# Making fin guides 'real scale'

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#### Karl

##### Well-Known Member
TRF Supporter
I want to print out a fin that will be the excact same size that will be the actual size of the one that will go on the rocket, but what program shoul I use and how would I do it?

My OS is XP, 2nd Edition, but I dont have word, ect. I want to use the fin that I created on Rocksim7 btw.

Thanks
Karl

#### dr wogz

##### Fly caster

But I am a mechanical designer, and have been using Acad (among others) for well over 15 years. (Pen & paper before that...)

Dosen't Rocsim 'print out' fin templates? I would bet these templates are 1:1.

The other thing, is to pick up a pencil, paper, and a ruler, and draw it out. You drew it in Rocsim, so you should be able to draw it with a pen, paper & ruler.. Unless it's overly complex, you'll only need to deal with 3, 4, or 5 measurements..

#### BHP

##### Well-Known Member
Use print > templates in RockSim. Will give you the fin and tab to the motor mount if applicable. I've used it many times. You can use rubber cement to attach the template to the fin material then easily remove it after you've cut the fin out. It can't get any easier.

#### sandman

##### Well-Known Member
DON'T use AutoCad. Man, that is way more expence than you need.

I use QuickCad made by Autodesk. They make AutoCAD and it is perfect for making professional looking drawings.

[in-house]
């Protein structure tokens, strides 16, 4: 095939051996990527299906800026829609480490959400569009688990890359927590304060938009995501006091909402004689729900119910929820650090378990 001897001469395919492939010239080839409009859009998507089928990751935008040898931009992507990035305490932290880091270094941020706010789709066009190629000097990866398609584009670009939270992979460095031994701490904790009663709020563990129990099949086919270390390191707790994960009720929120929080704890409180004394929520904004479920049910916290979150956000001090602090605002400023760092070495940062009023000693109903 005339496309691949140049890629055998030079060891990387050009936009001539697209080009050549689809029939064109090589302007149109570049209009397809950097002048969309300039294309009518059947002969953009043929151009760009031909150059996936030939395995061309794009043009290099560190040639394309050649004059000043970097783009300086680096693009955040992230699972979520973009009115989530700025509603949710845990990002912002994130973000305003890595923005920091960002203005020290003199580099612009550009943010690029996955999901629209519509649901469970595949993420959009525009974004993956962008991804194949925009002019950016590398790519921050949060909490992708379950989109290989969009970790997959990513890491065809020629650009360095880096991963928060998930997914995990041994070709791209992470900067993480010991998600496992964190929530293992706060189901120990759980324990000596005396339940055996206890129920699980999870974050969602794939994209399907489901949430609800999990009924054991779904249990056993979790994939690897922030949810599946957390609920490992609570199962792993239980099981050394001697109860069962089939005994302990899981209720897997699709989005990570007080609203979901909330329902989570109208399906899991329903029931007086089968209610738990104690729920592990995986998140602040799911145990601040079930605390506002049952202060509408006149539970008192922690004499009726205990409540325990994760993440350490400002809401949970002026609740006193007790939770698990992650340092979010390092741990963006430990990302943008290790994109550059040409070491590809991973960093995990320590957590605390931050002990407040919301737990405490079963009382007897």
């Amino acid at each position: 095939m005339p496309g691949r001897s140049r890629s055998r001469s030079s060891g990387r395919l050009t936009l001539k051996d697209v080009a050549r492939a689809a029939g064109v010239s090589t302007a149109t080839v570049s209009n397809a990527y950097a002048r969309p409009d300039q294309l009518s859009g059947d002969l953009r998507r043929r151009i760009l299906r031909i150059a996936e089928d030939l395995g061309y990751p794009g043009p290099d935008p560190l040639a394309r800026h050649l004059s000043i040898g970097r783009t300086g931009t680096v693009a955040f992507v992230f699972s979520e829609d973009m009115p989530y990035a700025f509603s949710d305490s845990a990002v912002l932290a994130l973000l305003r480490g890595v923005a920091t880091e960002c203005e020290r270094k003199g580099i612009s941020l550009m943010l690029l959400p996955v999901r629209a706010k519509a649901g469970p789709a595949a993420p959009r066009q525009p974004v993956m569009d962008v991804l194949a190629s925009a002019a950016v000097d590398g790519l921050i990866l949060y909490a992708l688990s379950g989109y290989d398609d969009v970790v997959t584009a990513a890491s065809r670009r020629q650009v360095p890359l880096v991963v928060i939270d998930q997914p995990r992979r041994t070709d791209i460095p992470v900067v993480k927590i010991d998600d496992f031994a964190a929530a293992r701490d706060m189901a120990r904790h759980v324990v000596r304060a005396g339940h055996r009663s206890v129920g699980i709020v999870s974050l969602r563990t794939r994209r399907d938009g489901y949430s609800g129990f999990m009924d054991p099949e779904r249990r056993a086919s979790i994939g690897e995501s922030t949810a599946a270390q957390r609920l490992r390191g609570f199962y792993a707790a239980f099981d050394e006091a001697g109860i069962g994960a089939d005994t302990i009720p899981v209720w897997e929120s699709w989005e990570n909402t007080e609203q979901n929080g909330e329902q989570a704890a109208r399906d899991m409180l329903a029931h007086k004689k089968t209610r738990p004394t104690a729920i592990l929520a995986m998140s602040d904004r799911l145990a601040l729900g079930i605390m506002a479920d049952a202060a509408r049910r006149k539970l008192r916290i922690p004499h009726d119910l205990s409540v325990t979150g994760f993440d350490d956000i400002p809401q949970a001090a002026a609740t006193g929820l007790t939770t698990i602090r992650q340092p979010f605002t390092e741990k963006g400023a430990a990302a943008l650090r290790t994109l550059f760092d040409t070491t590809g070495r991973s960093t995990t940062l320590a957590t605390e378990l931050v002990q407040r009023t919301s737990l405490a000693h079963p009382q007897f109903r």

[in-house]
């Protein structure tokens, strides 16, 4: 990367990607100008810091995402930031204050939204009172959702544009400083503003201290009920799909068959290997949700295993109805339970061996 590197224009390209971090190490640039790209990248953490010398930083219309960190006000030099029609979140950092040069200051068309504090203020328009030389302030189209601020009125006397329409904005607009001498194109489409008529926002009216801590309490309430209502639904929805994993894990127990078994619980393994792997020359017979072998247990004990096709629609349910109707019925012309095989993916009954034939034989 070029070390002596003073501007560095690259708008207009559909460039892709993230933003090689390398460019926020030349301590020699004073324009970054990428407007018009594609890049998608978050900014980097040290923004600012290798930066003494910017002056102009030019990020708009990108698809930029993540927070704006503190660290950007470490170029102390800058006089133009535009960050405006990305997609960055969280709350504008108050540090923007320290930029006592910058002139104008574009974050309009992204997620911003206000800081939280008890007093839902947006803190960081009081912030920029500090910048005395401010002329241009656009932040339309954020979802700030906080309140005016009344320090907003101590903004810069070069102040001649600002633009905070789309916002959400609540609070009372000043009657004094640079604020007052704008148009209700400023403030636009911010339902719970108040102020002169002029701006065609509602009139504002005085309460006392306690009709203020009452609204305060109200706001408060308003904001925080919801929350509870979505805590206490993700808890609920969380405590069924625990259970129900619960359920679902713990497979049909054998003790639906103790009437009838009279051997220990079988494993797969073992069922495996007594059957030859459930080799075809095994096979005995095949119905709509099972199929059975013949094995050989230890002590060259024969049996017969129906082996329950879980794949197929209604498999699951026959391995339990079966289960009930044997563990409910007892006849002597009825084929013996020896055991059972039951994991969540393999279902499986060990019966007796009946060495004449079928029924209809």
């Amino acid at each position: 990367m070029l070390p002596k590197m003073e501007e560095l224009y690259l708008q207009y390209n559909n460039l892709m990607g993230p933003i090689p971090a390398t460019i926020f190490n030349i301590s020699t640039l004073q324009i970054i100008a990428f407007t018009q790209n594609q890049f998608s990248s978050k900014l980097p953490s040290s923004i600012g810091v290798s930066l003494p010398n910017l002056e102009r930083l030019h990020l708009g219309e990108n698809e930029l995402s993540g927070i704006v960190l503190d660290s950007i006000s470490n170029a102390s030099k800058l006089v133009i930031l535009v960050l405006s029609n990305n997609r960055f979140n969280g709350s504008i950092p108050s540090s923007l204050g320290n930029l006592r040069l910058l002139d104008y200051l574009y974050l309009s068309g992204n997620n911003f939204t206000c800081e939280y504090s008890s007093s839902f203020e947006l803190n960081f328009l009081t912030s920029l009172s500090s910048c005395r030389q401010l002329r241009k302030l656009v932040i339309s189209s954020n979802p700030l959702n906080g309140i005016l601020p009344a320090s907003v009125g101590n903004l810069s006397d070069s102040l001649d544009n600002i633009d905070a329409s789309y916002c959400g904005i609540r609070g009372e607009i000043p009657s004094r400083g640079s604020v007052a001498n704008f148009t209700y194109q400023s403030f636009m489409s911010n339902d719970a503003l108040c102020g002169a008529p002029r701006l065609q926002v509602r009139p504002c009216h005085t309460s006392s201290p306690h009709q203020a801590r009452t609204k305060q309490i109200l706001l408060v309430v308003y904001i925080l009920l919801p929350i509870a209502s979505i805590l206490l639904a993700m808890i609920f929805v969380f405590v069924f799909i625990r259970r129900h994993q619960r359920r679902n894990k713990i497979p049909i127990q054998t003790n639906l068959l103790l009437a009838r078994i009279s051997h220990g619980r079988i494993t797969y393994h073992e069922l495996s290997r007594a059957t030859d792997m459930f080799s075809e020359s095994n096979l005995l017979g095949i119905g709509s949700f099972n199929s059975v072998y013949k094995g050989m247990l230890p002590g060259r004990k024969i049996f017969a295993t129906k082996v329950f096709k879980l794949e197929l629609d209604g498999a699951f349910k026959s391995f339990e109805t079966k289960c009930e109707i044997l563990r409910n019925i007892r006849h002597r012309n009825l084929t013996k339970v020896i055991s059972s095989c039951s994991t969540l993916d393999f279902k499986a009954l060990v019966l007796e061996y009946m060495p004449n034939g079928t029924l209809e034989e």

The drawings can be printed, converted to many different formats such as DXF and DWG fils that AutoCad can use.

#### Karl

##### Well-Known Member
TRF Supporter
Thanks, I had a go of AutoCad 2005 at my dads work, but it's far to complicated lol. I found the Print > Templates ect on Rocksim but I would like to get the templates out of Rocksim, and put them in a e-mail to my dad at work. Could I export the templates some how?
Thanks
karl

#### DynaSoar

##### Well-Known Member
Originally posted by Karl
Thanks, I had a go of AutoCad 2005 at my dads work, but it's far to complicated lol. I found the Print > Templates ect on Rocksim but I would like to get the templates out of Rocksim, and put them in a e-mail to my dad at work. Could I export the templates some how?
Thanks
karl
When you bring up the print dialog box, check the little box that says "Print to file". Send that file by email (it might need to be zipped, I don't know) and you should be able to send it directly to the printer there.

You might need to select the kind of printer your dad has at work so the file gets formatted for the right kind of printer when creating the file, but probably not. The file should work on most any common printer.